?
Solved

Set up a Network for Two Zones or Floors

Posted on 2012-03-23
5
Medium Priority
?
482 Views
Last Modified: 2012-03-25
I need to replace a somehow fried network setup, and need suggestions on how to recreate it, given the described building layout, situation, and the (what should be plenty of) equipment on hand.
Building Layout:
•      Zone 1
•      Zone 2 (with a working cable modem)
A single Cat6 RJ45 cable connects the two zones, as no wireless signal can cross between the two zones easily, due to construction materials (think super bank safe or something…)
Equipment:
•      One (1) NETGEAR FS116 16 Port Fast Ethernet Switch with Auto Uplink (10/100)
•      Two (2) ASUS RT-N12/B Wireless-N Routers, both upgraded to DD-WRT v24 preSP2 [Beta] Build 16785 (mini build)
•      The one (1) aforementioned cable modem
I don’t think I need to (nor want to) buy any more equipment.
Desired Outcome:

A wireless signal must be accessible in each zone (so one DD-WRT unit per zone), and any PC in either zone must be able to find PCs and print to printers in the other zone. Seamless roaming between the two zones (e.g. as one passes immediately from one zone to the other) must be possible without loosing the connection. All PCs need firewalled internet access, and I’m thinking hopefully on a single subnet (mask 255.255.255.0) around 192.167.1.X for simplicity, for both zones of the building. I’d also like as many wired ports to be available as possible in Zone 2 (near the cable modem), as there are more electronics (printers, internet appliances, etc.) in that zone.

The 500-point question:
Including connectivity and DD-WRT mode (e.g. router, gateway, switch, AP, etc.) settings, how would you set up this network to achieve these results?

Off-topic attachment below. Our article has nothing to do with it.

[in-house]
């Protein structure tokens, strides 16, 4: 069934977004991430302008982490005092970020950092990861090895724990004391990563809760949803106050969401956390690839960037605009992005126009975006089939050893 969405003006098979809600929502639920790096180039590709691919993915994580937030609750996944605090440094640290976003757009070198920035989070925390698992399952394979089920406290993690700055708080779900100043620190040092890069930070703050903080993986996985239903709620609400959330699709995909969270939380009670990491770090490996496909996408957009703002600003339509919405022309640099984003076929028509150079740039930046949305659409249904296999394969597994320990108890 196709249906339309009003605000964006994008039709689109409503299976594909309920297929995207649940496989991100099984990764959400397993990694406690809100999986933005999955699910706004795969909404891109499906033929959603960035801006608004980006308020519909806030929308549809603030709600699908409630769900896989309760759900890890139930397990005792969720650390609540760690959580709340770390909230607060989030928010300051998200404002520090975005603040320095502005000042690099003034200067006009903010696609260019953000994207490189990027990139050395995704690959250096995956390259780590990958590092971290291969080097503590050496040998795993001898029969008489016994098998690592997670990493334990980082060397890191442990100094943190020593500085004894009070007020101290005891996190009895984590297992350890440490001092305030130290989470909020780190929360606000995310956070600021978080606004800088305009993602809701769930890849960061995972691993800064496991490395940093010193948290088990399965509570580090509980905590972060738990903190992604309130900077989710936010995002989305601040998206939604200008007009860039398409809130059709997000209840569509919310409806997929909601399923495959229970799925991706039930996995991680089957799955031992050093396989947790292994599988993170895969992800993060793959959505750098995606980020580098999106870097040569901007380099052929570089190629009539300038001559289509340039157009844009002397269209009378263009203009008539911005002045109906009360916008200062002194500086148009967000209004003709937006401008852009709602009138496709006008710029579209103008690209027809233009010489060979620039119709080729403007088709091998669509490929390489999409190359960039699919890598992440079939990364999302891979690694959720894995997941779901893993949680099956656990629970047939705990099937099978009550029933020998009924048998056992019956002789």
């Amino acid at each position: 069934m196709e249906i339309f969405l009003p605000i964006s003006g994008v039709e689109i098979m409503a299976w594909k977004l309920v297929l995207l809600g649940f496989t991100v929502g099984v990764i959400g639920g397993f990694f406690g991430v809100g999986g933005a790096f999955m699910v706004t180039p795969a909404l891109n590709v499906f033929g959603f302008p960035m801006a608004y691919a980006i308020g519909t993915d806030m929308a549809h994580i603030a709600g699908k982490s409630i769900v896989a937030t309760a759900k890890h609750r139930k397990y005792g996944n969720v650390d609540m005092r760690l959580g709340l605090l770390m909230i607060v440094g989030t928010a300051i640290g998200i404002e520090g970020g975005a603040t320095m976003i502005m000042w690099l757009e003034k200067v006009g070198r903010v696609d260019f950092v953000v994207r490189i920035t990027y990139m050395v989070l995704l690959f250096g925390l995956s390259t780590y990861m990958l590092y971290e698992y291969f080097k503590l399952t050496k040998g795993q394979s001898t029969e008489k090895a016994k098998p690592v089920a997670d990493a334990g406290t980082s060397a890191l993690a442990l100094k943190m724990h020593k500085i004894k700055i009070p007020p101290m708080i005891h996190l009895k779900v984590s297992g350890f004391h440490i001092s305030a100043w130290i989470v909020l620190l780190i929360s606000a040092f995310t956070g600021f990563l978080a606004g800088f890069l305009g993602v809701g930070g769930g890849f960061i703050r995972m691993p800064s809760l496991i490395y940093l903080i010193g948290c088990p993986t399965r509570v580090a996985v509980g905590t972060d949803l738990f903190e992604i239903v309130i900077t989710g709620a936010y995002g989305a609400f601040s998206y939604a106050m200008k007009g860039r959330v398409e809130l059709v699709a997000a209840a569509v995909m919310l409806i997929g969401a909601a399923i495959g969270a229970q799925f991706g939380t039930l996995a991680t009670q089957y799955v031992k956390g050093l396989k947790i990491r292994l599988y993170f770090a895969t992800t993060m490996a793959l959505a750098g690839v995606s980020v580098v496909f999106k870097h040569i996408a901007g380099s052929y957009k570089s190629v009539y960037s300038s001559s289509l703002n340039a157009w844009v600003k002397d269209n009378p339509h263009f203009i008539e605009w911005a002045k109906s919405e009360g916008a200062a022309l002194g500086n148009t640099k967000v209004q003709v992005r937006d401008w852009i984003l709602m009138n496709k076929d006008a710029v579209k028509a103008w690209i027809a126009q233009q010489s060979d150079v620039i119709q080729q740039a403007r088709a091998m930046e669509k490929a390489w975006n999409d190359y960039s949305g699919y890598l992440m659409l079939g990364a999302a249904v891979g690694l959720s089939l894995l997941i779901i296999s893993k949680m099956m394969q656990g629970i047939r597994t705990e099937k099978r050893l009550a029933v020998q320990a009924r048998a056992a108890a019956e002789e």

Best setup provided (that I can accomplish per the description) wins.
0
Comment
Question by:travisjbennett
  • 3
  • 2
5 Comments
 
LVL 85

Accepted Solution

by:
David Johnson, CD, MVP earned 2000 total points
ID: 37759988
Network Diagram
You're pretty much limited to this
0
 
LVL 1

Author Comment

by:travisjbennett
ID: 37760059
On the DD-WRT DHCP-Disabled Router...
would I want it in Router, Gateway, Bridge, or Access Point mode?
would I want to plug the cable that connects to "the LAN side of the DD-WRT DHCP-Enabled router" to the WAN side or the LAN side of the DHCP-Disabled router?

Lemme guess... (for kicks)
Router, and LAN ??
0
 
LVL 85

Expert Comment

by:David Johnson, CD, MVP
ID: 37760366
you plug in the dhcp enabled wan port to the cable modem and the wan port of the dhcp-disabled router to a lan port on the dhcp-enabled router (or the switch (doesn't matter)

as for the other question I'd use router mode and set the channel to a low channel on one and on a high channel on the other (just in case)
0
 
LVL 1

Author Comment

by:travisjbennett
ID: 37760412
If I want the computers to be able to share files, etc., then wouldn't I want to hook the DHCP-disabled router up to the dhcp-enabled router via LAN ports? Otherwise, the firewall would get in the way, right?

(DD-WRT can actually let me reconfigure the WAN port to act as a LAN port... something perhaps worthwhile here...)
0
 
LVL 1

Author Comment

by:travisjbennett
ID: 37762884
I google searched with some "disable DHCP" terminology, and I ended up using this tutorial... thanks ve3ofa

One thing I did different: I made the theme red in the settings to remind me I made it an AP and the firewall features were disabled...
0

Featured Post

What does it mean to be "Always On"?

Is your cloud always on? With an Always On cloud you won't have to worry about downtime for maintenance or software application code updates, ensuring that your bottom line isn't affected.

Question has a verified solution.

If you are experiencing a similar issue, please ask a related question

Arrow Electronics was searching for a KVM  (Keyboard/Video/Mouse) switch that could display on one single monitor the current status of all units being tested on the rack.
This month, Experts Exchange’s free Course of the Month is focused on CompTIA IT Fundamentals.
This video gives you a great overview about bandwidth monitoring with SNMP and WMI with our network monitoring solution PRTG Network Monitor (https://www.paessler.com/prtg). If you're looking for how to monitor bandwidth using netflow or packet s…
In this tutorial you'll learn about bandwidth monitoring with flows and packet sniffing with our network monitoring solution PRTG Network Monitor (https://www.paessler.com/prtg). If you're interested in additional methods for monitoring bandwidt…

621 members asked questions and received personalized solutions in the past 7 days.

Join the community of 500,000 technology professionals and ask your questions.

Join & Ask a Question